But the trend is now going in the opposite direction. Sanofi rapidly changed its mind and re-entered antibiotic R&D recently. They just don’t know where they’re going yet. They had hired Rodger Novak from Nabriva in Vienna in 2011 to run their antibacterial effort, but he left after less than two years in place. Roche has completed two deals in the antibiotics space – one for drug discovery and one with Polyphor for its phase II ready anti-Pseudomonas drug. Whether they know exactly where they are gong yet or not is yet to be determined. But it is not surprising that companies trying to re-enter the antibiotics arena would have problems. Since these companies lost most or all of their expertise years ago, they will need time to build this back up and re-establish themselves. How much time required depends on their corporate will and resources. In this regard, those companies that got out most recently like Pfizer and J&J might expect to have the least difficulty getting back in. In the case of J&J I believe this might be true since I know that a number of their old antibiotics R&D folks are still in place but working elsewhere in the company. Pfizer has pretty much dismantled their team and has left so much ill will behind them, that I predict that their climb back to antibiotics, if they so decide, will be a steep one.
The resurgence of interest in antibiotics has clear origins. There has been a complete turn around at the US FDA in terms of antibiotic development. They are no longer hostile – in fact – I think it has become just the opposite. They still need a few tweaks (big ones on hospital acquired pneumonia), but you can get things done at the FDA again. The EMA in Europe has been the stalwart regulatory agency throughout and remains so. The other main contributing factor is the increasing medical need caused by resistance and the possibility that this will drive higher prices in the marketplace. The convergence of rapid and efficient regulatory pathways to the market and higher prices combine to suggest that companies may once again be able to make a return on their investment in this area.
On a more pessimistic note, we are all still awaiting further developments at Astra-Zeneca who, under pressure from generic intrusions, announced that they would slow their investment in antibiotics research. Apparently, although they believe that the regulatory piece is in place (just talk to John Rex), they are not sure that the pricing piece is ready for prime time yet (just talk to their CEO). But if they were to back out entirely, it would be catastrophic for antibiotics R&D given their pipeline and their expertise in the area.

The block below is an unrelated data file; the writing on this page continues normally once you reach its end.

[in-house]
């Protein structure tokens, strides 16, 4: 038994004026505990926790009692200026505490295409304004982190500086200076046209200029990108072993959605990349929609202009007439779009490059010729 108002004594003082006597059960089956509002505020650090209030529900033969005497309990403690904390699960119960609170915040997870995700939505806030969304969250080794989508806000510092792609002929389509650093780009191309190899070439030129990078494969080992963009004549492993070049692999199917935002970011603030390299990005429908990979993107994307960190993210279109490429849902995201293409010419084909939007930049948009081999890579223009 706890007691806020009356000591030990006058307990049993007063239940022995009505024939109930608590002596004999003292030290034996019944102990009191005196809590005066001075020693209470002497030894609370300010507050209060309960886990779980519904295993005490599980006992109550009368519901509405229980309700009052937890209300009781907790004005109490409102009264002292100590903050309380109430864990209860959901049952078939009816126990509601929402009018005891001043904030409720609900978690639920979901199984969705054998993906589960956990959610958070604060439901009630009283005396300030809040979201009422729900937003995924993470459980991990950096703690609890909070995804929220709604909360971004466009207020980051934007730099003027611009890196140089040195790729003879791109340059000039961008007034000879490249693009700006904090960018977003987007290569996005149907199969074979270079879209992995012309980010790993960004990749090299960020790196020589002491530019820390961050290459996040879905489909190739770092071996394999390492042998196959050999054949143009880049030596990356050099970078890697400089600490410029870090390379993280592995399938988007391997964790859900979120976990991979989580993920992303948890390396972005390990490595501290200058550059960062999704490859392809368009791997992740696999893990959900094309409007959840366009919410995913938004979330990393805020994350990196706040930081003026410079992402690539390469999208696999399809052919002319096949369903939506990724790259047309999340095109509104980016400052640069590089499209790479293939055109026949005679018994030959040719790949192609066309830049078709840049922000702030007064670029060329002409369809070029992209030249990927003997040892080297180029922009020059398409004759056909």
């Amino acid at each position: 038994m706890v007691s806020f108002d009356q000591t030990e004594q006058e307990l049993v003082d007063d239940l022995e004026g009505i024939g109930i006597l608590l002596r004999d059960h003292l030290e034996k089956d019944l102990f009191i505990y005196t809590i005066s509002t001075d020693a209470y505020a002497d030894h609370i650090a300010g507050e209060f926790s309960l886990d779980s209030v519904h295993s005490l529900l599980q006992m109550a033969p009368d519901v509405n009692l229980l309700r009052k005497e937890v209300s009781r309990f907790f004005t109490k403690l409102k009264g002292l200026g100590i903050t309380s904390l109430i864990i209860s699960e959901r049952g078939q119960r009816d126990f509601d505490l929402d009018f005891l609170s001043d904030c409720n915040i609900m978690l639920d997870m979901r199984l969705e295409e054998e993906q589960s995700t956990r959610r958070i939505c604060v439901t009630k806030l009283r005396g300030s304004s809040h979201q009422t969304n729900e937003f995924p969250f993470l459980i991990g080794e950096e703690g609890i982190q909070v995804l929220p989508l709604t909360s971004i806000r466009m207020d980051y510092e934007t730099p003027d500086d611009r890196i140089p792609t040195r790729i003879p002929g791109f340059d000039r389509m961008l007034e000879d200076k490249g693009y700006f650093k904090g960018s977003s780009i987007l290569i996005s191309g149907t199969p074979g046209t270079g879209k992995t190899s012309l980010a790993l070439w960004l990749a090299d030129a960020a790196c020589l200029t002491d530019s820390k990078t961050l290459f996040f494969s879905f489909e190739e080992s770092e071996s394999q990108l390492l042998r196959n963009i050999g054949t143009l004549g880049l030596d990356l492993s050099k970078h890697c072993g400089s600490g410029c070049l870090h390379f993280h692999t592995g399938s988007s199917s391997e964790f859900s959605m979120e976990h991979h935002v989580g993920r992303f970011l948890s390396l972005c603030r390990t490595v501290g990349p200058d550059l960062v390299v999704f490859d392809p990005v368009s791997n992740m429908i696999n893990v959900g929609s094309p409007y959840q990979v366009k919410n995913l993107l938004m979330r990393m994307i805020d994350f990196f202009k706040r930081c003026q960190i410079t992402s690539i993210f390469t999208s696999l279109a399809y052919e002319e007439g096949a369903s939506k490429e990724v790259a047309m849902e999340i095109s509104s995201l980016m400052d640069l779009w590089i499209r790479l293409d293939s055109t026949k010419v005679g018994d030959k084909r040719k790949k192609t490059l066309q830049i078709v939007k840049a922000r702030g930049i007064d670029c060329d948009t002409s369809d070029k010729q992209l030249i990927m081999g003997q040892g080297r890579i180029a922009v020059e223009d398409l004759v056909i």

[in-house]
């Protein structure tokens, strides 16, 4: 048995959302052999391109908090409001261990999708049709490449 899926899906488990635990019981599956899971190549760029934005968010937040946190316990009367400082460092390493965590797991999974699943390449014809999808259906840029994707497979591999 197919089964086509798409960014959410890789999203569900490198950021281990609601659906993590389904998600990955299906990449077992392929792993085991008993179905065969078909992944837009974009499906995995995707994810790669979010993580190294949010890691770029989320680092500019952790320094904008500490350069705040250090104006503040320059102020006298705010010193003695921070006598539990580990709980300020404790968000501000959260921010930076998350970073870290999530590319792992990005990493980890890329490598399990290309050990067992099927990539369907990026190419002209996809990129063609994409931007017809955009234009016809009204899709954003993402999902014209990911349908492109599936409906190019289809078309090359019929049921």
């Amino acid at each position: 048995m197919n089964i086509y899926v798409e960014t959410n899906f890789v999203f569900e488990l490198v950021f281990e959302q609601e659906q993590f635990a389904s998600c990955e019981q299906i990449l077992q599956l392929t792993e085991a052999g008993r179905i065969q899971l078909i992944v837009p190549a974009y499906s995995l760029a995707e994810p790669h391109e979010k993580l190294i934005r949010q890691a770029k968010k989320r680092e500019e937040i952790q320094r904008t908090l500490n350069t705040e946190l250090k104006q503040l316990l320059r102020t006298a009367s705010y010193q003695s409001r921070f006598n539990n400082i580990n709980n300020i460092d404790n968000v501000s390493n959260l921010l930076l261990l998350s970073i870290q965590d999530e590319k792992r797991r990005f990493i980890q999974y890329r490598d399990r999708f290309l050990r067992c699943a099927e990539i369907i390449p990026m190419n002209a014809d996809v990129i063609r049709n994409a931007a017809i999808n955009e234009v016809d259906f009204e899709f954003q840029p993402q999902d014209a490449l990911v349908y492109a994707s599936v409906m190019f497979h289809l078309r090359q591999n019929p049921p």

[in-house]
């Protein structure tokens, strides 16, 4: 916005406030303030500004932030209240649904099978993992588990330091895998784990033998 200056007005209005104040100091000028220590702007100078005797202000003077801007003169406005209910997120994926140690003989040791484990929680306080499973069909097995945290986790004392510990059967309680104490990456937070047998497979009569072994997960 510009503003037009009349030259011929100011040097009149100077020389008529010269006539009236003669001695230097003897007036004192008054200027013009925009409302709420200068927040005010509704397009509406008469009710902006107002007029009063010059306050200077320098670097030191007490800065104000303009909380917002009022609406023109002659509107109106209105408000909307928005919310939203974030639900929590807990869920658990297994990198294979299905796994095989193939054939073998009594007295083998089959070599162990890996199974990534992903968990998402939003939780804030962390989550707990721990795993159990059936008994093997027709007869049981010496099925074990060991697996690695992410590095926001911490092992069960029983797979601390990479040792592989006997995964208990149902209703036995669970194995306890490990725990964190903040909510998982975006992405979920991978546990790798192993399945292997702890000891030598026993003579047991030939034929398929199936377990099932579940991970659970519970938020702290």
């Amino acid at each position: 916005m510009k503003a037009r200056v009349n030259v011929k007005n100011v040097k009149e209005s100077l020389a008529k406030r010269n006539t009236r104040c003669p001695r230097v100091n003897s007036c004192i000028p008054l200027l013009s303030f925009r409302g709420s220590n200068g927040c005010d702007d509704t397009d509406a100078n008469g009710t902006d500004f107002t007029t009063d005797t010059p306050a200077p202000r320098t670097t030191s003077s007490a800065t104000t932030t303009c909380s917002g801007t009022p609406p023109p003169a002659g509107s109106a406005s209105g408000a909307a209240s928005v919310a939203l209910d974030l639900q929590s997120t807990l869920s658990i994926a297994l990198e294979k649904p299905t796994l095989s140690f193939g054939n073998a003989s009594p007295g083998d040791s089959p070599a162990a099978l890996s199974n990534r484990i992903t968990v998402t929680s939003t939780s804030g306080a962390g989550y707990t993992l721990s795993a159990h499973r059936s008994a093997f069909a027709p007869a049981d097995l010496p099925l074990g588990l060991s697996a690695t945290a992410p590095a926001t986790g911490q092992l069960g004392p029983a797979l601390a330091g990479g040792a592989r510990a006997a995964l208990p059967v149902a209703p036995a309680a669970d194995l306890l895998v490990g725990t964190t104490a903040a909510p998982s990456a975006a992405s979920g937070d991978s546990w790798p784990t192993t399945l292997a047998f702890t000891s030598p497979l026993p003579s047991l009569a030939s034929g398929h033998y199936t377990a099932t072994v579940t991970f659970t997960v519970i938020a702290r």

Monday, January 20, 2014
Or maybe this should be titled, “The FTC goes where the FDA cannot.” This month the Federal Trade Commission announced penalties and refunds levied against several companies selling diet aids for false advertising. They claimed that there was insufficient scientific proof that these products, including Sensa, L’Occitane skin cream and HCG Diet Direct actually benefited consumers in terms of weight loss. The implication is that in order to advertise health benefits for “supplements” or any other commodity, the sponsor would have to demonstrate “scientific proof” of efficacy. The question is, what constitutes scientific proof? Does it have to be randomized double blind trials as the FDA requires. The answer may be a resounding “yes!”
If all of this is true, then how come these products are not regulated by the FDA who actually have the expertise to evaluate whether or not they have achieved proof of efficacy or not? Well, because these products are not considered drugs and therefore, according to congress and the laws of the land, do not fall under the aegis of the FDA even if they claim drug like properties or effects from such products. Personally, I think any product making a health claim should fall under the FDA for approval to market based on such claims. Under the Dietary Supplement Health and Education Act (DSHEA) of 1994, the sponsor is responsible for ensuring that the product is safe prior to marketing. Apparently, there is no requirement that the product actually provide any benefit whatsoever. The FDA can only intervene if there is reason to believe that the product is unsafe after it has been placed on the market. Does anyone (besides supplement manufacturers) believe that this makes any sense at all? It is clear that the majority of the time being spent by the FDA office of investigation is focused on bogus and unsafe supplements with undeclared additives, unlabeled ingredients and other problems all putting the health of Americans at risk.
Why do I, an infectious diseases physician, care about this topic? Just do a Google search on the term antibacterial supplements and you will see. There are myriad products out there from garlic to grape seeds to St. John’s Wort that are claimed to provide beneficial effects for infections sometimes when applied topically – but more importantly, when ingested. The data to support these claims, for the most part, do not come up to any standard of proof recognized by any sophisticated physician or scientist. For bacterial infections in particular, the ingestion of these so called cures could delay appropriate antibiotic therapy and lead to more severe illness and even death. But these claims are being allowed to stand as is on the internet, in newspapers and in health food stores.
It is time for congress either to give the FDA the power to protect us from these patently false claims of effectiveness or for the FTC to come to our rescue and prevent these manufacturers from continuing to bamboozle the American public. This is a potentially dangerous practice that should be stopped immediately.
What is wrong with us?